With the ever-growing current of law suits regarding about everything in life (see hot coffee) when a school district has the chance to diminish some of the risk why not take it. Sure it is going to cost something up front, but why not be protected and give the coaches and administration some stress relief? What is the cost for peace of mind?
The website PennLive.com recently ran a story, from the Patriot-Ledger and Stefanie Loh, about how the need for athletic trainers far outweighs the cost associated with the profession (thank you Chainsaw);
“We’ve been working on that for a while now, trying to really emphasize it,” said Janik, the head athletic trainer at King’s College in Wilkes-Barre. “But it’s tough, especially with all the budget cuts.”
With school districts across the state forced to cut corners to accommodate shrinking budgets, there are already indications that some might resort to eliminating athletic training positions to make ends meet.
The state in the story is Pennsylvania, where a recent study found that 81 percent of the high schools had access to an athletic trainer. However eliminating that position may save some much-needed money, but what about those that are getting hurt, and with an emphasis on concussions, who better to have on staff than an athletic trainer. Even Kevin Guskiewicz and Micky Collins chimed in on the matter;
“If you can’t afford to put an athletic trainer out there, if you can’t afford to put the best equipment and the right tools out there to enhance player safety, then you need to think about whether you should have a sports program at all,” said Dr. Kevin Guskiewicz, an internationally recognized leader in concussion research and department chair of University of North Carolina-Chapel Hill’s exercise and sports science program.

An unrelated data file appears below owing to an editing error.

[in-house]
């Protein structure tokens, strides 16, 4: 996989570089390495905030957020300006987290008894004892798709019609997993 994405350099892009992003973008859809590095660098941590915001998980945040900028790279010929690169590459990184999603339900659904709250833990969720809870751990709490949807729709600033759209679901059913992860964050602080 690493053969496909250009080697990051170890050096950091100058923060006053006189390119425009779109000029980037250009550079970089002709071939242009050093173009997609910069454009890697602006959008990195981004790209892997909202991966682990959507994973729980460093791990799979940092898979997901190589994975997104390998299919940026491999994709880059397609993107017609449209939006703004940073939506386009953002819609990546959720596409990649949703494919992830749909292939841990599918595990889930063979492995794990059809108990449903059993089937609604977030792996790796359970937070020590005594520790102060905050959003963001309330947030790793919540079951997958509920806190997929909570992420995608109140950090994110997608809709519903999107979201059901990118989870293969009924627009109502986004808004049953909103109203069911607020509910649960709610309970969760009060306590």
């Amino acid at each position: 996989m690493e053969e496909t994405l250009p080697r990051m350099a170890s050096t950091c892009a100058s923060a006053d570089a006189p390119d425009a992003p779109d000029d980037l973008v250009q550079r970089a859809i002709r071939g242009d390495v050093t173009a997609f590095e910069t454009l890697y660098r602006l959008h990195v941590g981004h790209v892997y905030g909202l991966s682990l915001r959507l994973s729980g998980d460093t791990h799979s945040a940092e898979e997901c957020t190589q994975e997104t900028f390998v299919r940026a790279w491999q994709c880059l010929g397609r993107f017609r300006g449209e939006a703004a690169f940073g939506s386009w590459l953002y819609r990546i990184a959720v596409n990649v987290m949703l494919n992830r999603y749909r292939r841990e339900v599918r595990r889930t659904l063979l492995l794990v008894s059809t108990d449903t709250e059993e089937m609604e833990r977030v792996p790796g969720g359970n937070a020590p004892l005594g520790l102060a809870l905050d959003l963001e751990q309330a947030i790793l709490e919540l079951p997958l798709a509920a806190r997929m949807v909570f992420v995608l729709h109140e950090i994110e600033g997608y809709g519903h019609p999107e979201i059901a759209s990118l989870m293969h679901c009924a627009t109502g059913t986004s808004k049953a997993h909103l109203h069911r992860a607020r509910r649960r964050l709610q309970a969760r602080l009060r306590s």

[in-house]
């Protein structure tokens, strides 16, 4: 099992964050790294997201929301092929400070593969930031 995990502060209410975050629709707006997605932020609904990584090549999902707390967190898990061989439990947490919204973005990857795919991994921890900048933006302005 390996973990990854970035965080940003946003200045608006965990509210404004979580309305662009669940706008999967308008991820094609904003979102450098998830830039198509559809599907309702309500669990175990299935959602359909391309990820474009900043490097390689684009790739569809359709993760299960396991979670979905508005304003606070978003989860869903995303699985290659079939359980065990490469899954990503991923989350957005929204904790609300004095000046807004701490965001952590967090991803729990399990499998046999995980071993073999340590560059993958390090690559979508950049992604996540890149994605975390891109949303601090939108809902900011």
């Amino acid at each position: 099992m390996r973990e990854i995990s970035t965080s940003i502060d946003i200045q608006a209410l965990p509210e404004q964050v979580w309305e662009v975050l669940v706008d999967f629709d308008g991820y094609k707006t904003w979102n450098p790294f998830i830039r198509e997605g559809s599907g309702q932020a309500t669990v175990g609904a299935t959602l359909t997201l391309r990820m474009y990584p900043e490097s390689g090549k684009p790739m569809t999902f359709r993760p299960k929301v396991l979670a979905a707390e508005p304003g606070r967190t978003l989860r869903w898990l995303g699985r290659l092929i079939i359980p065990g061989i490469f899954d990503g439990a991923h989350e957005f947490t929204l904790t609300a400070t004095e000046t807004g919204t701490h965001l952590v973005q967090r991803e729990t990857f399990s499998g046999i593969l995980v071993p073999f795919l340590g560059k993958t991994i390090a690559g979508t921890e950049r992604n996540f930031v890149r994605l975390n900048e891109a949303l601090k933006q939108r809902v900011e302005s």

Added UPMC’s Dr. Micky Collins, a neuropsychologist who helped to develop the ImPACT test commonly used to evaluate concussions: “I think athletic trainers are absolutely essential. They are one of the more informed professionals in concussion management.”
Those are some heavy words from heavy hitters; but something must be done in order for student-athletes to have the best coverage possible. I do not believe there is
another state, other than Texas a state (maybe Hawaii), that has requirements for athletic trainers. It is a relatively young profession that has more to do with administration and management than taping ankles and filling water coolers.
As the National Athletic Trainers’ Association is meeting in New Orleans this is a good time for all in the secondary school area to take stock of what they are providing for their student-athletes in terms of injury prevention, evaluation and management. Oh, and I second Dr. Collins, we are one of the most informed professionals when it comes to concussions.